By TIFFANY WILSON
Lately I have been told that, “everything happens for a reason.”
It’s been a reoccurring question of mine as to what does this phrase mean?
If “everything happens for a reason,” what happens when the reason is unknown? You’re left with many unanswered questions, allowing your mind to process every little bit of what could have been, but why continue to search when there possibly isn’t a reason? It just simply happened.
I mean, sometimes we have control over the reason and that’s when everything makes sense. For example you drove carelessly and ended up getting into an accident and broke your arm. You created that reason and are now suffering the consequences.
I think it is possible that some people take the easy way out by using the phrase as a coping mechanism while they deal with difficult situations in their lives.
I find it’s normally used when a person doesn’t get a job he or she wanted, during a loss and after the demise of a relationship. All that has happened to me in the past year.
Having been told these things happened for a reason over and over again, has kept my mind searching for something that I believe happened by chance or accident because trying to look for the reason felt impossible.
So I suggest instead of thinking every crisis or difficulty we face in our lives happens for a reason, thinking of it as it happened by chance or by accident.
According to an article written by Paul Thagard, a philosophy professor at the University of Waterloo, “Even if events that affect human lives do not happen by quantum chance, many of them should be viewed as happening by accident, in the sense that they are the improbable result of the intersection of independent causal chains.”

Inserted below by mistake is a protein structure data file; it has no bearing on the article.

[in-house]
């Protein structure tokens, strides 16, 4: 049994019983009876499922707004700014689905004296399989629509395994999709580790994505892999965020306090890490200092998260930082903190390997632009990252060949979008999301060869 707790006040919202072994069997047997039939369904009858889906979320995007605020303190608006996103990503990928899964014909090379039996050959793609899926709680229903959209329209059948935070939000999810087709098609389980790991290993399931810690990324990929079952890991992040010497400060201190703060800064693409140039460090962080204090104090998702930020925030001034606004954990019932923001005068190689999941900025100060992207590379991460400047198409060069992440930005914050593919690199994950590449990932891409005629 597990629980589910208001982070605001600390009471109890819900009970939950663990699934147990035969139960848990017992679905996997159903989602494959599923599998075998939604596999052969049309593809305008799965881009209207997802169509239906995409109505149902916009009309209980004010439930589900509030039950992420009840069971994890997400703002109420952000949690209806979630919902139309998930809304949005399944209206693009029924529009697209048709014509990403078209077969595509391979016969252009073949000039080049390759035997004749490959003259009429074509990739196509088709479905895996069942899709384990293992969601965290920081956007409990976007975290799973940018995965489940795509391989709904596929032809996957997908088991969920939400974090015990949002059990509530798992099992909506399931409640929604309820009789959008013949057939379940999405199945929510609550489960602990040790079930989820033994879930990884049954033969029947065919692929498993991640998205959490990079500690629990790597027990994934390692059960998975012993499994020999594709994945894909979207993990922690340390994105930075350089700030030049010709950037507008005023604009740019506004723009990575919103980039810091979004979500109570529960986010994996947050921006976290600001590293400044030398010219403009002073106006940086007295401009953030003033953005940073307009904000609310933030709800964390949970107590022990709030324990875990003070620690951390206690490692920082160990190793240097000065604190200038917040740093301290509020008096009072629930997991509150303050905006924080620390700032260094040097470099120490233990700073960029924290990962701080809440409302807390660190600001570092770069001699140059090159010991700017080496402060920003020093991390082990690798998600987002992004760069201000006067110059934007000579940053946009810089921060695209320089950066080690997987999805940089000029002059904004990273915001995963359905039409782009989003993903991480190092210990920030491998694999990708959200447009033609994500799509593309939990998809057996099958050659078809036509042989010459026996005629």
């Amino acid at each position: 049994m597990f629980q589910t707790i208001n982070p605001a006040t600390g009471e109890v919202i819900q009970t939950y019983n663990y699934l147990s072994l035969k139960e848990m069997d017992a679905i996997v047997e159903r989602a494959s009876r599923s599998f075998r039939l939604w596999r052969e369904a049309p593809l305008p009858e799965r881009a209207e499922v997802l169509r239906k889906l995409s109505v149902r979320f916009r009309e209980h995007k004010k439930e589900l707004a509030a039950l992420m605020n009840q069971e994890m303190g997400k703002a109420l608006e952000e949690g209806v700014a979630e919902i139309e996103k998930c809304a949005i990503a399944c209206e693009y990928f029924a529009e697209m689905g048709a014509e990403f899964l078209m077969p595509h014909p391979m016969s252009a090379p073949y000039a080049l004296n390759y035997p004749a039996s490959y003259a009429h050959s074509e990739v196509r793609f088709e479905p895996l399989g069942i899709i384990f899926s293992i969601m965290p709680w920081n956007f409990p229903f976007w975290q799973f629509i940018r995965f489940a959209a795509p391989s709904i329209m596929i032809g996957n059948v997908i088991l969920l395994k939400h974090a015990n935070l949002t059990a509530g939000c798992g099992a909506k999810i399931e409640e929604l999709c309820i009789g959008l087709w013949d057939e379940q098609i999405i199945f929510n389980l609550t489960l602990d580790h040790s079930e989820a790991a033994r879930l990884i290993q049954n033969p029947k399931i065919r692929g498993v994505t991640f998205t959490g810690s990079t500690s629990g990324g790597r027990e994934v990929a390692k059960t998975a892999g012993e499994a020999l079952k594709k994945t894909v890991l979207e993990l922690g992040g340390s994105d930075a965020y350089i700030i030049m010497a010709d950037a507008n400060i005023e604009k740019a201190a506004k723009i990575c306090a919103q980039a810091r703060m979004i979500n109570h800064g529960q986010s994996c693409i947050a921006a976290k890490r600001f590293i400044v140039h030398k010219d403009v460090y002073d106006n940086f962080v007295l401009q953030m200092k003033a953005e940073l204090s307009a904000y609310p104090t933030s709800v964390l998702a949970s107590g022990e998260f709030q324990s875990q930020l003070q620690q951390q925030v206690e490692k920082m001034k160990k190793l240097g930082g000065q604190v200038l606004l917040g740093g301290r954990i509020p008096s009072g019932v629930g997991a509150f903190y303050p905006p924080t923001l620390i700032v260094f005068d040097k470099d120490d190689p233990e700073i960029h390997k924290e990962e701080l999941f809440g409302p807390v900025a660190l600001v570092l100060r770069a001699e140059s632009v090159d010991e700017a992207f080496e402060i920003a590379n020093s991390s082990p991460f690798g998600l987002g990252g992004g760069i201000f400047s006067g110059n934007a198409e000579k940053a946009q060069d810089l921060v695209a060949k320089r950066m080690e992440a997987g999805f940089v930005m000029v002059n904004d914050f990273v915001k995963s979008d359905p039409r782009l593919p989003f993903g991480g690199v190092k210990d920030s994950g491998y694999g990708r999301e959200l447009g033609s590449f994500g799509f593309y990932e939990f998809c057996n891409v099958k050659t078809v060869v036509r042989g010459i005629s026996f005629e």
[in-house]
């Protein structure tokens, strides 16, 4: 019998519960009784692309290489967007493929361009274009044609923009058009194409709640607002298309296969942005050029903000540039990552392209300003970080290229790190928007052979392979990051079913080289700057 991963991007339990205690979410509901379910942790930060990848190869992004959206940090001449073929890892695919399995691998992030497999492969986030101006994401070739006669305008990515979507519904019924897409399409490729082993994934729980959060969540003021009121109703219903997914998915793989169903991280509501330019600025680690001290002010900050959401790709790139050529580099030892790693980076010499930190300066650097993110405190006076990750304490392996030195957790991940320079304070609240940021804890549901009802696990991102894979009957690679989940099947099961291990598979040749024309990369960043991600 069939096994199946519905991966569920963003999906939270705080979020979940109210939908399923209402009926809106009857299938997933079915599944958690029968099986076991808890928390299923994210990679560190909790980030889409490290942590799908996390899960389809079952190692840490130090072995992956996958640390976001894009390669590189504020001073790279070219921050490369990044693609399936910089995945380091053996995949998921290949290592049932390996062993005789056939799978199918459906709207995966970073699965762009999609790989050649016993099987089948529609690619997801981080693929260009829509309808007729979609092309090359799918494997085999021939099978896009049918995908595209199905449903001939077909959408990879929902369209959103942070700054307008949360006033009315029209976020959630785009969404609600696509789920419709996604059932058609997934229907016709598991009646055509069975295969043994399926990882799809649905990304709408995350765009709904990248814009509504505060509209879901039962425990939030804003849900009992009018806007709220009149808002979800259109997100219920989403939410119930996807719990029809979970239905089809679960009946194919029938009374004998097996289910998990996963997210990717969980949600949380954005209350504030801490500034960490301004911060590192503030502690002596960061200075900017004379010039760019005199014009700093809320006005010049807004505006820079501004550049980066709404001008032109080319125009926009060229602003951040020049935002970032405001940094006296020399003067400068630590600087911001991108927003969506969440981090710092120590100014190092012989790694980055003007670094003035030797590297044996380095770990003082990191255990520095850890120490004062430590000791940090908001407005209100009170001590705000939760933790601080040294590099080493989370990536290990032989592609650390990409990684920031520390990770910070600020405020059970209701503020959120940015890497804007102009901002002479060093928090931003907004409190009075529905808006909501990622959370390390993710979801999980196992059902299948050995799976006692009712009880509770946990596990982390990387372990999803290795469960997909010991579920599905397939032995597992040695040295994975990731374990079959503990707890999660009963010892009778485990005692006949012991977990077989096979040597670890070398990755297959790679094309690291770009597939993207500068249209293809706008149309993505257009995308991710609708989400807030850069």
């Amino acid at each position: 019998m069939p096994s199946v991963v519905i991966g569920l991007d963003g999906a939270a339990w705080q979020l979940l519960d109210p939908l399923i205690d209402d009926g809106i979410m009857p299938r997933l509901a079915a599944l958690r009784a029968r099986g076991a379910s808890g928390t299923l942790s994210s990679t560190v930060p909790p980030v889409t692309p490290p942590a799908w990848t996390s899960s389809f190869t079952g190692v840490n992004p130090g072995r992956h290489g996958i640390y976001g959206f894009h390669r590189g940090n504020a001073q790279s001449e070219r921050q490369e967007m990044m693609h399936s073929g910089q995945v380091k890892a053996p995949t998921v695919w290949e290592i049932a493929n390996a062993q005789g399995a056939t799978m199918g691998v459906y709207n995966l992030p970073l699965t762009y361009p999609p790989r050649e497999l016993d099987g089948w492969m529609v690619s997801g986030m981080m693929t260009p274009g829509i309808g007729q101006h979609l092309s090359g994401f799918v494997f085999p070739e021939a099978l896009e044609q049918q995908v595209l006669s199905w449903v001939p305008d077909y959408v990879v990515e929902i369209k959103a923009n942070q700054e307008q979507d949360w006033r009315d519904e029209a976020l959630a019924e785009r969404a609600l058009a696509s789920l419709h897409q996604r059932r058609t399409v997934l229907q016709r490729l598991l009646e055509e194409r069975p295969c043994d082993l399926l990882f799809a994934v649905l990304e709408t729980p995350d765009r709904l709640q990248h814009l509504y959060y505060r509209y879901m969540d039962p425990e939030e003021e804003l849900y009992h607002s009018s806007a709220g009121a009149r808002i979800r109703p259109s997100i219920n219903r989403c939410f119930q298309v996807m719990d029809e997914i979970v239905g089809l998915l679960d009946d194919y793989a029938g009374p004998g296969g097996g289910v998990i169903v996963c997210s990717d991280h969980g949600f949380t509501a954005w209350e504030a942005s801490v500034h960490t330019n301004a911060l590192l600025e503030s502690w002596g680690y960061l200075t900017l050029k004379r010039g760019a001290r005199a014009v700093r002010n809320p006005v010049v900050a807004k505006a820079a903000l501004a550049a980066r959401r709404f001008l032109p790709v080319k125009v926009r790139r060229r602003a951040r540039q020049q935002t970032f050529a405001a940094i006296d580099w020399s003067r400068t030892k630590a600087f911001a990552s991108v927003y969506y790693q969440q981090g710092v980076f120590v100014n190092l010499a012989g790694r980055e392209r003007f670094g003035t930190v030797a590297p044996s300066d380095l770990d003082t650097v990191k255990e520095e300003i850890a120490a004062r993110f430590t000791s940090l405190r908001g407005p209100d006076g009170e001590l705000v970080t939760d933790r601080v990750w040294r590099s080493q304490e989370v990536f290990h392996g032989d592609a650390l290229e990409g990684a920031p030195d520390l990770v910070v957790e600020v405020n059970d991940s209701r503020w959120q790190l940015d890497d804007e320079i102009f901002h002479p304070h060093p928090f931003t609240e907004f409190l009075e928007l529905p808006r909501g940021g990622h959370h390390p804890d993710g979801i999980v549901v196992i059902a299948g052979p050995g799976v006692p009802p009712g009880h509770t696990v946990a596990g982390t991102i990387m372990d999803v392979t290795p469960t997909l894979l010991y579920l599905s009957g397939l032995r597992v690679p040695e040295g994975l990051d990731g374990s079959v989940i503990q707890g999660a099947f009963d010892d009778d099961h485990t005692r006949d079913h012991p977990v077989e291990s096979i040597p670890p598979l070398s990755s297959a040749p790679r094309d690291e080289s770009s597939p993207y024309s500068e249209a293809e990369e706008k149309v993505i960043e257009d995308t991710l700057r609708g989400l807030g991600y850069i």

This proposes that maybe using the word reason isn’t actually the correct word to finish the phrase.
Needless to say, defining the word reason is the next step to understanding the saying.
There are two ways of approaching it. Science and religion.
Let’s start out simple.
As I mentioned earlier, most of the time we have control over the reason something happened. It’s like a cause-and-effect model. If you decide to drink and drive, you take the chance of getting into an accident which could harm yourself or others.
However, when our fate is undetermined and unanswered, so many of us perpetually end up crediting these misfortunes to the conspiracy of a higher power.
This takes us into the second way of approaching the meaning of reason — one that I have a hard time wrapping my head around.
If there is a God out there, I find it hard to believe that he has managed to plan out a day-to-day destiny for every single person, animal and thing on this Earth.
For example, you get in an accident because you had a drink and then drove. It is not because God planned it for you in order to teach you something. Instead you created your own fate.
It’s just like Thagrad said in the article, “Life can be highly meaningful even if some things that happen are just accidents. Stuff happens and you deal with it.”
I’m not suggesting religious beliefs are the cause of misunderstanding the phrase. I’m simply suggesting that we stop looking for a reason when there isn’t one, and embrace life and its randomness.